Tech companies are playing hardball on smart phones, but Linux could gain the upper hand with Intel and Nokia going on the defensive with MeeGo.
To get you on Facebook while on the bus, play a tune, and - oh, yeah - make a call, Microsoft and Apple are finding new ways to rein in the competition on phones: they're using patent threats.
The suggestion was that Google's Android Linux violated some claimed - but as yet studiously not named by Microsoft - Linux patents. Or was Microsoft acting the white knight, as some have suggested, by jumping in to defend partner HTC against prosecution by Apple?
That seems unlikely. Microsoft refused to comment on the details of its agreement with HTC, citing "confidentiality", but vice president and deputy general counsel of intellectual property and licensing Horacio Gutierrez made it clear Microsoft has a real problem with Android.
In a statement, Gutierrez cooed about the importance of patents and Microsoft's duty to shareholders and customers in denying competitors a "free ride," and held out the prospect of action against other companies building phones on Android. Those companies include Acer, Dell, LG, Motorola, and Samsung.
"We have ... consistently taken a proactive approach to licensing to resolve IP infringement by other companies, and have been talking with several device manufacturers to address our concerns relative to the Android mobile platform," Gutierrez said.
This is creating a great deal of confusion, leaving people uncertain about what patents are in question and whether or where Microsoft, Apple, or patent trolls will strike next.
It's also certain that the kind of trolls who buy and enforce patents and have only really concentrated on desktop and server Linux will follow the Applesoft radar blip onto the goldrush frontier of Linux on mobile phones and other consumer devices.
MeeGo, YouGo, WeAllGo
MeeGo, the latest mobile-Linux effort - this time from Intel and Nokia - reckons it might have a chance with patents, too. Only instead of chasing people for royalties, they will use patents to protect those who adopt MeeGo against opportunistic trolls and companies like Microsoft that might decide one day that the best way to make some easy money or to hobble your business is by claiming patent infringement in the MeeGo Linux you are busy using on your smart phones.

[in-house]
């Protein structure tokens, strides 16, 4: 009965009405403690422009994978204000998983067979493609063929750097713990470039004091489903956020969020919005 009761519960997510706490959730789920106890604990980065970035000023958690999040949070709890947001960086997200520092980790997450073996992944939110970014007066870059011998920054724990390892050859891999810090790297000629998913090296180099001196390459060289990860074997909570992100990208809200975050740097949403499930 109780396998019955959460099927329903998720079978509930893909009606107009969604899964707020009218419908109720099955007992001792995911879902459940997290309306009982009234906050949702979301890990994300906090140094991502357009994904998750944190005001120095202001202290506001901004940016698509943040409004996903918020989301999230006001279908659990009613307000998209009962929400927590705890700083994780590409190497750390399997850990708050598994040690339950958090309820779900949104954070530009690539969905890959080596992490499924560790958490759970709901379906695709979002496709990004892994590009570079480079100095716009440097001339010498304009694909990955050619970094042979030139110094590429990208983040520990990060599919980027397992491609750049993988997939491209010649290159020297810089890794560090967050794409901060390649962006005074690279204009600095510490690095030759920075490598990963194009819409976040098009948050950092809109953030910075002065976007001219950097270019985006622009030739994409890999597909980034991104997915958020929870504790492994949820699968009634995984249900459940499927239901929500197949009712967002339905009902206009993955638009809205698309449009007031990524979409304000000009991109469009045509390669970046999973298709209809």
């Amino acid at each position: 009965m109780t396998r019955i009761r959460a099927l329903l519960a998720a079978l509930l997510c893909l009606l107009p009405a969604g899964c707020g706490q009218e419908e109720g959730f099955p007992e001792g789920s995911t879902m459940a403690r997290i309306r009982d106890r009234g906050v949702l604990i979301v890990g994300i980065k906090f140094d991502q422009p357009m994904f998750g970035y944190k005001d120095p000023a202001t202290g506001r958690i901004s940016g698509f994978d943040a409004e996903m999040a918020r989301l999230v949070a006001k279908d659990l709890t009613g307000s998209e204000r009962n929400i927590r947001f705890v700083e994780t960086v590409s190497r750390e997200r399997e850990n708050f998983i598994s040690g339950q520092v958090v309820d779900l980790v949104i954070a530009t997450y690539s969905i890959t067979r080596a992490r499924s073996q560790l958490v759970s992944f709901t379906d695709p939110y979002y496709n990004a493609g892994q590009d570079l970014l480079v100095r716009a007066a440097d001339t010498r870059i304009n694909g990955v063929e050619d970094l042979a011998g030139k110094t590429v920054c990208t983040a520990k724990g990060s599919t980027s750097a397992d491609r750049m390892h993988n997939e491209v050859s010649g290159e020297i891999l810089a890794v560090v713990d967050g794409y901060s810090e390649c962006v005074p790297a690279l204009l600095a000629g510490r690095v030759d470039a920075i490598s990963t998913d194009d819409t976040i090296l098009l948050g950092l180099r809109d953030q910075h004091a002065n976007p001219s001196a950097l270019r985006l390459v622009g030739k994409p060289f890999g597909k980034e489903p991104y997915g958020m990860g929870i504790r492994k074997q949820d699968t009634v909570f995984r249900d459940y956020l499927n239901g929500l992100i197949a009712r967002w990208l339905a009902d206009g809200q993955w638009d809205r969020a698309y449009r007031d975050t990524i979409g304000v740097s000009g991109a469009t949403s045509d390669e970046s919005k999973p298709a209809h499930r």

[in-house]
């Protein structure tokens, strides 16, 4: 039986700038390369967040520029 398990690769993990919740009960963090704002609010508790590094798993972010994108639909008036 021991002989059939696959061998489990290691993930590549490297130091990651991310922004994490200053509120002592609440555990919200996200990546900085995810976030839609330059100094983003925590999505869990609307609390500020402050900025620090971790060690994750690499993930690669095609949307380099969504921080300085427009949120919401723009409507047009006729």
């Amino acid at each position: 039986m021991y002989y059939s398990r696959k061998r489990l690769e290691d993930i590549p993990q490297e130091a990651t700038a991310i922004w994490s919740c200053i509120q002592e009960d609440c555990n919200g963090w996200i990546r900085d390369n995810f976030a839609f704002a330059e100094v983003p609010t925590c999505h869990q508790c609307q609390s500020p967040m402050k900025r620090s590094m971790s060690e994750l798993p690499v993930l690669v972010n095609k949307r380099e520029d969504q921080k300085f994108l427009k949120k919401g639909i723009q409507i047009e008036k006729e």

Ari Jaaksi, Nokia's vice president of MeeGo devices, told The Reg Tuesday that Intel and Nokia could "guarantee and promise" that MeeGo is safe from any and all patent claims because of the size and breadth of the companies' patent portfolios, and also because of the size of Intel and Nokia themselves. MeeGo is based on the Linux kernel and uses common components such as X-Windows and Gstreamer.
"Both Nokia and Intel have a huge patent portfolio and we have put our investment into the standard Linux-based platform. That's a guarantee and promise that it's safe for anyone to take this platform because we will look after your investment with our patent platform," Jaaksi said.
"With the big patent portfolios already backing up MeeGo as an operating system, that should make some of the concerns go away... we'll defend that with our patent portfolio."
While it's nice of Intel and Nokia to turn patents back on themselves, the challenge will be whether MeeGo will be around long enough for Jaaksi's promise to have a practical impact.